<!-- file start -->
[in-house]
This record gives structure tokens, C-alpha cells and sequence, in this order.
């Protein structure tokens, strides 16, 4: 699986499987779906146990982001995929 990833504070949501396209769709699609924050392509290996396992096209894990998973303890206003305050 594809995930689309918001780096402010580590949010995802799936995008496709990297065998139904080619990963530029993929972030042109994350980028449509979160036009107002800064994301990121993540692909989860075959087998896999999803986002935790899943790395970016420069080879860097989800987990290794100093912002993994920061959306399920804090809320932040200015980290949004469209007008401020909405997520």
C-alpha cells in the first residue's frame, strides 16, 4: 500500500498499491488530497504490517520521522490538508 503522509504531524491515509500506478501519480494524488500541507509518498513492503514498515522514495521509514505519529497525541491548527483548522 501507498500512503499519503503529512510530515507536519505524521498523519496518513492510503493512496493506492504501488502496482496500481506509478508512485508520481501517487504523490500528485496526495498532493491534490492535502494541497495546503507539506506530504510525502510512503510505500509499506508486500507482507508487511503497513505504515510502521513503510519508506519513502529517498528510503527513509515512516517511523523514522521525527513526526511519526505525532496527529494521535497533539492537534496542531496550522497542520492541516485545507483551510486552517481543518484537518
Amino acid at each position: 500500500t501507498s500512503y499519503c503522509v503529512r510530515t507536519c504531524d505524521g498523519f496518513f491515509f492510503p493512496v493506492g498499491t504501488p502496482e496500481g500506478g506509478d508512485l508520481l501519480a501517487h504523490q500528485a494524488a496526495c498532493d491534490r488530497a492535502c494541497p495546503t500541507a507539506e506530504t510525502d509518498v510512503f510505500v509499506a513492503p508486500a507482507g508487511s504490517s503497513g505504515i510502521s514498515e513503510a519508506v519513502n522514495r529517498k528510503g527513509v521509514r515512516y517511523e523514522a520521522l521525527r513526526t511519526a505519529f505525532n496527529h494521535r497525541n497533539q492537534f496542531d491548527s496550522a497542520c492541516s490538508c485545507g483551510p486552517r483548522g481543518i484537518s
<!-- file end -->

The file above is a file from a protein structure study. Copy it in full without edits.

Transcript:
[in-house]
This record gives structure tokens, C-alpha cells and sequence, in this order.
């Protein structure tokens, strides 16, 4: 699986499987779906146990982001995929 990833504070949501396209769709699609924050392509290996396992096209894990998973303890206003305050 594809995930689309918001780096402010580590949010995802799936995008496709990297065998139904080619990963530029993929972030042109994350980028449509979160036009107002800064994301990121993540692909989860075959087998896999999803986002935790899943790395970016420069080879860097989800987990290794100093912002993994920061959306399920804090809320932040200015980290949004469209007008401020909405997520």
C-alpha cells in the first residue's frame, strides 16, 4: 500500500498499491488530497504490517520521522490538508 503522509504531524491515509500506478501519480494524488500541507509518498513492503514498515522514495521509514505519529497525541491548527483548522 501507498500512503499519503503529512510530515507536519505524521498523519496518513492510503493512496493506492504501488502496482496500481506509478508512485508520481501517487504523490500528485496526495498532493491534490492535502494541497495546503507539506506530504510525502510512503510505500509499506508486500507482507508487511503497513505504515510502521513503510519508506519513502529517498528510503527513509515512516517511523523514522521525527513526526511519526505525532496527529494521535497533539492537534496542531496550522497542520492541516485545507483551510486552517481543518484537518
Amino acid at each position: 500500500t501507498s500512503y499519503c503522509v503529512r510530515t507536519c504531524d505524521g498523519f496518513f491515509f492510503p493512496v493506492g498499491t504501488p502496482e496500481g500506478g506509478d508512485l508520481l501519480a501517487h504523490q500528485a494524488a496526495c498532493d491534490r488530497a492535502c494541497p495546503t500541507a507539506e506530504t510525502d509518498v510512503f510505500v509499506a513492503p508486500a507482507g508487511s504490517s503497513g505504515i510502521s514498515e513503510a519508506v519513502n522514495r529517498k528510503g527513509v521509514r515512516y517511523e523514522a520521522l521525527r513526526t511519526a505519529f505525532n496527529h494521535r497525541n497533539q492537534f496542531d491548527s496550522a497542520c492541516s490538508c485545507g483551510p486552517r483548522g481543518i484537518s